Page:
Collectively transforming the education system and governance for Indigenous self-determination needs

November 15, 2022

Dr. Amy Parent, Nox Ts’aawit (Mother of the Raven Warrior Chief), is Associate Professor at the Faculty of Education (FoE) and newly awarded Canada Research Chair. Guided by Indigenous values and principles, her research aims to support Indigenous governance and education, strengthen rematriation processes and create a local exemplar for Indigenous control of Indigenous research in B.C. 

Recently, she sat down for a conversation with FoE Communications and Marketing to discuss her goals, dreams, along with the systemic changes needed to transform education systems and governance to better support the self-determination needs of Indigenous nations. 

“Decolonization is both a goal and a process, and it is not something that can be finished at the end of the day and probably not even within our lifetimes,” she notes. “It requires a significant relinquishing of power and supporting Indigenous communities in terms of their aspirations for self-determination, as well as our needs for language and culture revitalization.”

Dr. Parent says she has always been drawn to Indigenous metaphors and ways of thinking, and the proposed CRC research supports four commitments, rather than objectives, which are more reflective of relationship values that are embedded in Indigenous ways of being. 

The first commitment is to strengthen BC Indigenous Nation-to-Nation relationships while creating new and ongoing matriarchal led Indigenous community alliances, thus providing a powerful model for solidarity and cultural resurgence for Indigenous control of Indigenous research. Second, this work will create a treasure box of strategies informed by Indigenous principles in research that would be relevant and accessible to Indigenous communities. The third commitment is to support Indigenous research excellence through professional development and mentorship opportunities for university faculty, staff, graduate students and Indigenous professionals. Finally, this research will advance university policy and practices with SFU stakeholders to assist in lessening the dual workload experienced by Indigenous faculty (and allies) engaged in Indigenous community-based research.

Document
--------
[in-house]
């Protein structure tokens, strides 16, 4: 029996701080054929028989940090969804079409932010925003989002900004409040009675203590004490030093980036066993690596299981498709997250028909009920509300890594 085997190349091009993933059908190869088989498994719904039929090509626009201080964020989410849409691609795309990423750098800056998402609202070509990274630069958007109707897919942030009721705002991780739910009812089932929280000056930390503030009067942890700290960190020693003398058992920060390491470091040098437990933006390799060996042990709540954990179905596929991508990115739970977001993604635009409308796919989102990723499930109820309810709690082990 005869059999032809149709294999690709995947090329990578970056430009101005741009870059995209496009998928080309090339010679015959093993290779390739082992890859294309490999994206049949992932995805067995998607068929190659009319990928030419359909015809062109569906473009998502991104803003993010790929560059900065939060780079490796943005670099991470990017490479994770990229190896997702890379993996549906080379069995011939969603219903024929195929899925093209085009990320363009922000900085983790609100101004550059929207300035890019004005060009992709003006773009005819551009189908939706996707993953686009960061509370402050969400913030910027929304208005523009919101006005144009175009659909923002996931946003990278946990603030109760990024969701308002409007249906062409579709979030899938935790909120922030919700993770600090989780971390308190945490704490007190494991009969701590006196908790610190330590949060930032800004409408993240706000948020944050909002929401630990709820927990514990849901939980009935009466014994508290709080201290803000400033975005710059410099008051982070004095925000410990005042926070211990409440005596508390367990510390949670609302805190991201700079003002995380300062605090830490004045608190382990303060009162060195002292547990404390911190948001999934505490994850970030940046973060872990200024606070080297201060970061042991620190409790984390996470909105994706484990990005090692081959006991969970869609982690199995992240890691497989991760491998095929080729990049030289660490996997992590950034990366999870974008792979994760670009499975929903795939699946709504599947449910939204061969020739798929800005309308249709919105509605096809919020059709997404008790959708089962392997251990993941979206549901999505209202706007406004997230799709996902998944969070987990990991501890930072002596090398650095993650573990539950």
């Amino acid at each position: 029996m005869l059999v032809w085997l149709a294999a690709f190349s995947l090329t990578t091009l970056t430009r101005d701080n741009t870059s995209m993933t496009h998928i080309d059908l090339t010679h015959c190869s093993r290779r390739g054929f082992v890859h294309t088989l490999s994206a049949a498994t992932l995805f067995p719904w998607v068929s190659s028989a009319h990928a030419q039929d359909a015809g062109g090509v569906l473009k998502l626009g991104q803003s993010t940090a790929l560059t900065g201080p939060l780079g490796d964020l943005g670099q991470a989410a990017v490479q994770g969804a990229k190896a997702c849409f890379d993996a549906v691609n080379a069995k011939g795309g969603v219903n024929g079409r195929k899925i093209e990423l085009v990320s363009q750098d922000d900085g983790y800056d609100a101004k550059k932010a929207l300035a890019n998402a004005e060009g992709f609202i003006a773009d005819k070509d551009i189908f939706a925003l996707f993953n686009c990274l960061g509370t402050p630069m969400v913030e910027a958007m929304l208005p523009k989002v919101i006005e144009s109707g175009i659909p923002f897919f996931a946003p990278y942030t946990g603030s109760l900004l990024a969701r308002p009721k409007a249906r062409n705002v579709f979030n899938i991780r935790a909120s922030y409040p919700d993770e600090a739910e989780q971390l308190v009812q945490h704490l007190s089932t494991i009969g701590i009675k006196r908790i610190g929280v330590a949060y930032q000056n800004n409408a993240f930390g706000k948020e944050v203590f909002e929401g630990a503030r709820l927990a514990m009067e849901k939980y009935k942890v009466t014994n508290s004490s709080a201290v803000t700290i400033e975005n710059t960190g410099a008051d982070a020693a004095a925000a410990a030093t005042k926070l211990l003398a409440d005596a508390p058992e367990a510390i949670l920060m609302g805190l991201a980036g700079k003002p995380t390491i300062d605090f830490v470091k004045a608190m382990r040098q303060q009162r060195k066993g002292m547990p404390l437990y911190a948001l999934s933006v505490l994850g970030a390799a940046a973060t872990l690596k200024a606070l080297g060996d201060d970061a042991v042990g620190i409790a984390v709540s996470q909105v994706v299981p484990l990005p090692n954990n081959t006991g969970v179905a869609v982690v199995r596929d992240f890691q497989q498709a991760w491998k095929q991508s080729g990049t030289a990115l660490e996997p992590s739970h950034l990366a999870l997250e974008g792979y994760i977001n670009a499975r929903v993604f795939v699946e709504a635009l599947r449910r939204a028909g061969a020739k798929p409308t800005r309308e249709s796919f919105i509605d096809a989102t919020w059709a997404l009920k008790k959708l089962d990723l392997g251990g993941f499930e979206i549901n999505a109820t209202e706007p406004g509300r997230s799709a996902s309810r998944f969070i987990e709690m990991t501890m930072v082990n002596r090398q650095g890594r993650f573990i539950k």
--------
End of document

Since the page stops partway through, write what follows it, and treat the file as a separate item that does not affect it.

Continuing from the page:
The research will support a collective vision for the creation of an Indigenous Governance and Educational Research Institute in the cultural interface of diverse Indigenous Nations and communities in B.C.  

“It is important to continue addressing the colonial violence created by research colonialism while sharing a treasure box of research strategies that our communities can engage so that Indigenous research can enhance the lives of our people.  I want to see research jurisdiction for BC First Nations,” she says. “This is both a scholarly and a community vision.” 

There is also a need to support stronger self-governance practices that include the voices of women, as well as more matriarchal-led Indigenous community alliances.

Dr Parent notes that many northwest coast Indigenous cultures, including her own, are matriarchal where women have and continue to be a living giving presence. However, they have also been negatively impacted by the imposition of white supremist heteronormative Christian forms of patriarchy that have left a negative legacy for Indigenous women, men, children, hereditary leadership, and entire Indigenous communities as a whole.

“I am honoured and proud to have been mentored by strong matriarchs in my community and in the academy despite the on-going patriarchal legacies that we continue to challenge in all aspects of our lives as Indigenous Peoples,” she concludes. “I, therefore, have a reciprocal responsibility to continue recognizing and uplifting the powerful matriarchal leadership, teaching and decision-making responsibilities that are integral to bringing balance into our governance structures, including research jurisdiction to enhance our educational systems for our children and future generations.”